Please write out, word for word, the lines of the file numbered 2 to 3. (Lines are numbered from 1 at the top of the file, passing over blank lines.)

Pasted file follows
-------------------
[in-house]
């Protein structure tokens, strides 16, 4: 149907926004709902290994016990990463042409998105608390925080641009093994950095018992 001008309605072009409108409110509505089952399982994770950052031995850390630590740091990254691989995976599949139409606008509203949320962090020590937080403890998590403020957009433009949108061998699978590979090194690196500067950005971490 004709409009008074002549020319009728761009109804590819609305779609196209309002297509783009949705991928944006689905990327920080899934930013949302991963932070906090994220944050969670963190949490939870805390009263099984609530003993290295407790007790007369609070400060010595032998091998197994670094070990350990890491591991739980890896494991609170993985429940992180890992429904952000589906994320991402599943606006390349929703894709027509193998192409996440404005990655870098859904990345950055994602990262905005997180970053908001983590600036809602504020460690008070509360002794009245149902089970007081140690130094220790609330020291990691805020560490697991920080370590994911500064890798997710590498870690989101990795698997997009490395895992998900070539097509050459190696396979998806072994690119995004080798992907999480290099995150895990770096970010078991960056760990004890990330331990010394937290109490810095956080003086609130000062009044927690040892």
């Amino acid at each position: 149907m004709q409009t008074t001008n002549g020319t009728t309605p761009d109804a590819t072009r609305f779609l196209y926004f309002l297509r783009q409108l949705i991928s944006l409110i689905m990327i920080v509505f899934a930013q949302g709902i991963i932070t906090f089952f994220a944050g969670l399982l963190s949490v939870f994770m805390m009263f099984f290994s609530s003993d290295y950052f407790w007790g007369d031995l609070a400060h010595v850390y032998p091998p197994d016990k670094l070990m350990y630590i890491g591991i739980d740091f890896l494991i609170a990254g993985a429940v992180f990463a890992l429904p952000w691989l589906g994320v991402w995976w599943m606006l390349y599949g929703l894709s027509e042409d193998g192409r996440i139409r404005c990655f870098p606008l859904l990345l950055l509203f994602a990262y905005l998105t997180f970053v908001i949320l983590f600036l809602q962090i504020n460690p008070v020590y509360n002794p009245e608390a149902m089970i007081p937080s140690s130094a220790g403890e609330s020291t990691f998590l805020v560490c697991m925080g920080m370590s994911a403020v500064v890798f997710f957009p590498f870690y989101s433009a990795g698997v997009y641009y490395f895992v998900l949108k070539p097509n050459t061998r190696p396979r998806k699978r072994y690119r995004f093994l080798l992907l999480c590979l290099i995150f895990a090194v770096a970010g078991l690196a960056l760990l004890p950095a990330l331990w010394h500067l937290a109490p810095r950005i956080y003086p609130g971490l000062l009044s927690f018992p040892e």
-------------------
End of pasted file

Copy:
């Protein structure tokens, strides 16, 4: 149907926004709902290994016990990463042409998105608390925080641009093994950095018992 001008309605072009409108409110509505089952399982994770950052031995850390630590740091990254691989995976599949139409606008509203949320962090020590937080403890998590403020957009433009949108061998699978590979090194690196500067950005971490 004709409009008074002549020319009728761009109804590819609305779609196209309002297509783009949705991928944006689905990327920080899934930013949302991963932070906090994220944050969670963190949490939870805390009263099984609530003993290295407790007790007369609070400060010595032998091998197994670094070990350990890491591991739980890896494991609170993985429940992180890992429904952000589906994320991402599943606006390349929703894709027509193998192409996440404005990655870098859904990345950055994602990262905005997180970053908001983590600036809602504020460690008070509360002794009245149902089970007081140690130094220790609330020291990691805020560490697991920080370590994911500064890798997710590498870690989101990795698997997009490395895992998900070539097509050459190696396979998806072994690119995004080798992907999480290099995150895990770096970010078991960056760990004890990330331990010394937290109490810095956080003086609130000062009044927690040892």
């Amino acid at each position: 149907m004709q409009t008074t001008n002549g020319t009728t309605p761009d109804a590819t072009r609305f779609l196209y926004f309002l297509r783009q409108l949705i991928s944006l409110i689905m990327i920080v509505f899934a930013q949302g709902i991963i932070t906090f089952f994220a944050g969670l399982l963190s949490v939870f994770m805390m009263f099984f290994s609530s003993d290295y950052f407790w007790g007369d031995l609070a400060h010595v850390y032998p091998p197994d016990k670094l070990m350990y630590i890491g591991i739980d740091f890896l494991i609170a990254g993985a429940v992180f990463a890992l429904p952000w691989l589906g994320v991402w995976w599943m606006l390349y599949g929703l894709s027509e042409d193998g192409r996440i139409r404005c990655f870098p606008l859904l990345l950055l509203f994602a990262y905005l998105t997180f970053v908001i949320l983590f600036l809602q962090i504020n460690p008070v020590y509360n002794p009245e608390a149902m089970i007081p937080s140690s130094a220790g403890e609330s020291t990691f998590l805020v560490c697991m925080g920080m370590s994911a403020v500064v890798f997710f957009p590498f870690y989101s433009a990795g698997v997009y641009y490395f895992v998900l949108k070539p097509n050459t061998r190696p396979r998806k699978r072994y690119r995004f093994l080798l992907l999480c590979l290099i995150f895990a090194v770096a970010g078991l690196a960056l760990l004890p950095a990330l331990w010394h500067l937290a109490p810095r950005i956080y003086p609130g971490l000062l009044s927690f018992p040892e």